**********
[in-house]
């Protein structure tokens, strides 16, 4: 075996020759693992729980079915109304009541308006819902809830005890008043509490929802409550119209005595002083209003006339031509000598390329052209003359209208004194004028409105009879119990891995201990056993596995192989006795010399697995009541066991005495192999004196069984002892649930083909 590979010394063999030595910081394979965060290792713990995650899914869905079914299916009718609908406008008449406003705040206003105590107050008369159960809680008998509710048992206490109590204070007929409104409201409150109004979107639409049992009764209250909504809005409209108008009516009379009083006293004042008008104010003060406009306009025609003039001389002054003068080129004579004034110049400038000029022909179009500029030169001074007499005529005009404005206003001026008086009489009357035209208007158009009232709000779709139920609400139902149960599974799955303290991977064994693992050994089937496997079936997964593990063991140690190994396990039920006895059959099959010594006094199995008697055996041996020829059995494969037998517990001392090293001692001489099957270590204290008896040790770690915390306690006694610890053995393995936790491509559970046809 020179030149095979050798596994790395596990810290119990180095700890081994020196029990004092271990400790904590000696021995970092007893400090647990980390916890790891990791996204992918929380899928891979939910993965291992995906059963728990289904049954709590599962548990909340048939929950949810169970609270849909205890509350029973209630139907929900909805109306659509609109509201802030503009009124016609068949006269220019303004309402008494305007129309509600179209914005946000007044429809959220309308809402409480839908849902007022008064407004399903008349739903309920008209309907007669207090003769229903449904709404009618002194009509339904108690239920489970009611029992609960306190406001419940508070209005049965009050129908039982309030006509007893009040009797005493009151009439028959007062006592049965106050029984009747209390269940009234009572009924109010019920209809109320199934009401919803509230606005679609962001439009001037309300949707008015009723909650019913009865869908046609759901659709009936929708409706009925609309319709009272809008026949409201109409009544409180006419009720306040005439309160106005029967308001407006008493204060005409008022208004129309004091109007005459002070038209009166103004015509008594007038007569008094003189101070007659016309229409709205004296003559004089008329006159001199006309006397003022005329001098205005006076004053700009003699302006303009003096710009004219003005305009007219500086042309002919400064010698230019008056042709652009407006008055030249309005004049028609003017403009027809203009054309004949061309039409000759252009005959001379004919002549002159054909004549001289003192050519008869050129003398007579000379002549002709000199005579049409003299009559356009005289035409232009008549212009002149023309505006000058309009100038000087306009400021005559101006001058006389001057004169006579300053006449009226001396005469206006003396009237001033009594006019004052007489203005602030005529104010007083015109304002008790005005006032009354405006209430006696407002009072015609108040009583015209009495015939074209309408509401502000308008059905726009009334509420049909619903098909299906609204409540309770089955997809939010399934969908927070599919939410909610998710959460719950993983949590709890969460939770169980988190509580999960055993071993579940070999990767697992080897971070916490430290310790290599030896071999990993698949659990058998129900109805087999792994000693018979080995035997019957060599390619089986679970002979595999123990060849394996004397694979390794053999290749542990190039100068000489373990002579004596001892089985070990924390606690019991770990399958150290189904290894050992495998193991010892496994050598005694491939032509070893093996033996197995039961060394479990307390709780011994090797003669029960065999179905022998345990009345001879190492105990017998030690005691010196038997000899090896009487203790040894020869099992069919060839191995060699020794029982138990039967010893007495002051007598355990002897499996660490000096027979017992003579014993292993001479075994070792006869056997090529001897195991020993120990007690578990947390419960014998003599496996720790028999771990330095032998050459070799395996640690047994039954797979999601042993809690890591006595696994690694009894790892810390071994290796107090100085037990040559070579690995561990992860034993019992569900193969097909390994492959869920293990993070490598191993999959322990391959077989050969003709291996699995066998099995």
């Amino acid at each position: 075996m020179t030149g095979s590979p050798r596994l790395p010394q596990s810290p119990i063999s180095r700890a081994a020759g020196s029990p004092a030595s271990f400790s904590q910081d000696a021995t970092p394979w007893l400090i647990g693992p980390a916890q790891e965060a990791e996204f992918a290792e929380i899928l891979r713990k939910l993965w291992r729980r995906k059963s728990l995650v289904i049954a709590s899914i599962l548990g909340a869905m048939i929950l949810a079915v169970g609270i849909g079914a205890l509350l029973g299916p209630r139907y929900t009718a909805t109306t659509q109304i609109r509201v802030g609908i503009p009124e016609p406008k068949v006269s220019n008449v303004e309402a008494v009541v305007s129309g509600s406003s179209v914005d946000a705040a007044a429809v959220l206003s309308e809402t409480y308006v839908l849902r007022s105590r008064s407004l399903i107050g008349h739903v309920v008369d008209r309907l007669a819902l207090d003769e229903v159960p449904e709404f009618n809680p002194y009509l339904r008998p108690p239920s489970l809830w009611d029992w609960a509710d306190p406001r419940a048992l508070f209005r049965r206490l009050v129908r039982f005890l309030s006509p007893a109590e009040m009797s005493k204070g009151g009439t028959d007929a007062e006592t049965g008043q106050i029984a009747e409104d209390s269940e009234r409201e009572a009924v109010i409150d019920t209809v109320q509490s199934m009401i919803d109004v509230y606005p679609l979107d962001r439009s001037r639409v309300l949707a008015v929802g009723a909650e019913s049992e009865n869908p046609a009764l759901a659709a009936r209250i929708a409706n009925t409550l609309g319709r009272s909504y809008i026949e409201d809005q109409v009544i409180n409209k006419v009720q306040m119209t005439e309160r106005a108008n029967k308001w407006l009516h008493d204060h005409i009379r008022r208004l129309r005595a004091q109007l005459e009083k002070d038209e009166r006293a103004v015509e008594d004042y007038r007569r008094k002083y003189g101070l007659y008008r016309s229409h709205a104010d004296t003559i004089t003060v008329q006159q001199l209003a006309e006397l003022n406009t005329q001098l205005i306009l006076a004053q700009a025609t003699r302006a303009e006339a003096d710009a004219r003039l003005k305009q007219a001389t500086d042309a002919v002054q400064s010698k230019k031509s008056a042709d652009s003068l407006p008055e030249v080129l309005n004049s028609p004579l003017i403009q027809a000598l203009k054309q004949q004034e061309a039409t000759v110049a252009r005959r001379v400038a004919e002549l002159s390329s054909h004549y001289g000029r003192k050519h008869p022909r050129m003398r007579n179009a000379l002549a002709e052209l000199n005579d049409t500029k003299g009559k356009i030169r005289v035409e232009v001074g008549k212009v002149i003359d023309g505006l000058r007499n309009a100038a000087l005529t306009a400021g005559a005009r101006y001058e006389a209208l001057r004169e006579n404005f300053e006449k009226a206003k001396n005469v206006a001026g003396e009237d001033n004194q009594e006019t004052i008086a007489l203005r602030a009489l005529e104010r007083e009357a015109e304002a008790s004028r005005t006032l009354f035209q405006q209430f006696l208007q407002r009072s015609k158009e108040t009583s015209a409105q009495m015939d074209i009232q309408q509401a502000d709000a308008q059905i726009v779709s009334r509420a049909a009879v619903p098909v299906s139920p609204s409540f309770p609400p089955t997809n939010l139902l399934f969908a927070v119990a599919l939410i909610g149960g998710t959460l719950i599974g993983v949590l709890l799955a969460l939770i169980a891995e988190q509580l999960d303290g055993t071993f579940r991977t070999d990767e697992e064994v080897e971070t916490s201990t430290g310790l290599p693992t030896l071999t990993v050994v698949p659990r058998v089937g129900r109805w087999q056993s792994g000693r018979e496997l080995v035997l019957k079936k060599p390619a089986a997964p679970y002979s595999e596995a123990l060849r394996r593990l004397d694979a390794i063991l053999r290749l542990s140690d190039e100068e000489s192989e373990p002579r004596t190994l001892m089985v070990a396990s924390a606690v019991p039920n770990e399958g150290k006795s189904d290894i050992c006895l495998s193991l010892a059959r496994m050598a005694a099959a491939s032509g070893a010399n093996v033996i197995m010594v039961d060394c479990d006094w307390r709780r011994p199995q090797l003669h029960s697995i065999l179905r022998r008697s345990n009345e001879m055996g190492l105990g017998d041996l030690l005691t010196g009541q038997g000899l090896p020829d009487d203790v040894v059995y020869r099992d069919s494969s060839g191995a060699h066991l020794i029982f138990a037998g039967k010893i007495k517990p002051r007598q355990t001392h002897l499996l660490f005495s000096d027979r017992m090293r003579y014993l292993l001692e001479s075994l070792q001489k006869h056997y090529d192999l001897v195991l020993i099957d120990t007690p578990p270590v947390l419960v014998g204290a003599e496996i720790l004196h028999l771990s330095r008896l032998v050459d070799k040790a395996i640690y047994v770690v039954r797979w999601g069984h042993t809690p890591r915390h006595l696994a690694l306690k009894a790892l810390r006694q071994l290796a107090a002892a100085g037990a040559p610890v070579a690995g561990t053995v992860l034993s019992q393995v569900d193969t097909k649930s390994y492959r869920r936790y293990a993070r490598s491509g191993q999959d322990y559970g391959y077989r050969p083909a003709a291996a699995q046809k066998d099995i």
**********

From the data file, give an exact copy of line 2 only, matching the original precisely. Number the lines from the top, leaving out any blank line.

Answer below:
């Protein structure tokens, strides 16, 4: 075996020759693992729980079915109304009541308006819902809830005890008043509490929802409550119209005595002083209003006339031509000598390329052209003359209208004194004028409105009879119990891995201990056993596995192989006795010399697995009541066991005495192999004196069984002892649930083909 590979010394063999030595910081394979965060290792713990995650899914869905079914299916009718609908406008008449406003705040206003105590107050008369159960809680008998509710048992206490109590204070007929409104409201409150109004979107639409049992009764209250909504809005409209108008009516009379009083006293004042008008104010003060406009306009025609003039001389002054003068080129004579004034110049400038000029022909179009500029030169001074007499005529005009404005206003001026008086009489009357035209208007158009009232709000779709139920609400139902149960599974799955303290991977064994693992050994089937496997079936997964593990063991140690190994396990039920006895059959099959010594006094199995008697055996041996020829059995494969037998517990001392090293001692001489099957270590204290008896040790770690915390306690006694610890053995393995936790491509559970046809 020179030149095979050798596994790395596990810290119990180095700890081994020196029990004092271990400790904590000696021995970092007893400090647990980390916890790891990791996204992918929380899928891979939910993965291992995906059963728990289904049954709590599962548990909340048939929950949810169970609270849909205890509350029973209630139907929900909805109306659509609109509201802030503009009124016609068949006269220019303004309402008494305007129309509600179209914005946000007044429809959220309308809402409480839908849902007022008064407004399903008349739903309920008209309907007669207090003769229903449904709404009618002194009509339904108690239920489970009611029992609960306190406001419940508070209005049965009050129908039982309030006509007893009040009797005493009151009439028959007062006592049965106050029984009747209390269940009234009572009924109010019920209809109320199934009401919803509230606005679609962001439009001037309300949707008015009723909650019913009865869908046609759901659709009936929708409706009925609309319709009272809008026949409201109409009544409180006419009720306040005439309160106005029967308001407006008493204060005409008022208004129309004091109007005459002070038209009166103004015509008594007038007569008094003189101070007659016309229409709205004296003559004089008329006159001199006309006397003022005329001098205005006076004053700009003699302006303009003096710009004219003005305009007219500086042309002919400064010698230019008056042709652009407006008055030249309005004049028609003017403009027809203009054309004949061309039409000759252009005959001379004919002549002159054909004549001289003192050519008869050129003398007579000379002549002709000199005579049409003299009559356009005289035409232009008549212009002149023309505006000058309009100038000087306009400021005559101006001058006389001057004169006579300053006449009226001396005469206006003396009237001033009594006019004052007489203005602030005529104010007083015109304002008790005005006032009354405006209430006696407002009072015609108040009583015209009495015939074209309408509401502000308008059905726009009334509420049909619903098909299906609204409540309770089955997809939010399934969908927070599919939410909610998710959460719950993983949590709890969460939770169980988190509580999960055993071993579940070999990767697992080897971070916490430290310790290599030896071999990993698949659990058998129900109805087999792994000693018979080995035997019957060599390619089986679970002979595999123990060849394996004397694979390794053999290749542990190039100068000489373990002579004596001892089985070990924390606690019991770990399958150290189904290894050992495998193991010892496994050598005694491939032509070893093996033996197995039961060394479990307390709780011994090797003669029960065999179905022998345990009345001879190492105990017998030690005691010196038997000899090896009487203790040894020869099992069919060839191995060699020794029982138990039967010893007495002051007598355990002897499996660490000096027979017992003579014993292993001479075994070792006869056997090529001897195991020993120990007690578990947390419960014998003599496996720790028999771990330095032998050459070799395996640690047994039954797979999601042993809690890591006595696994690694009894790892810390071994290796107090100085037990040559070579690995561990992860034993019992569900193969097909390994492959869920293990993070490598191993999959322990391959077989050969003709291996699995066998099995």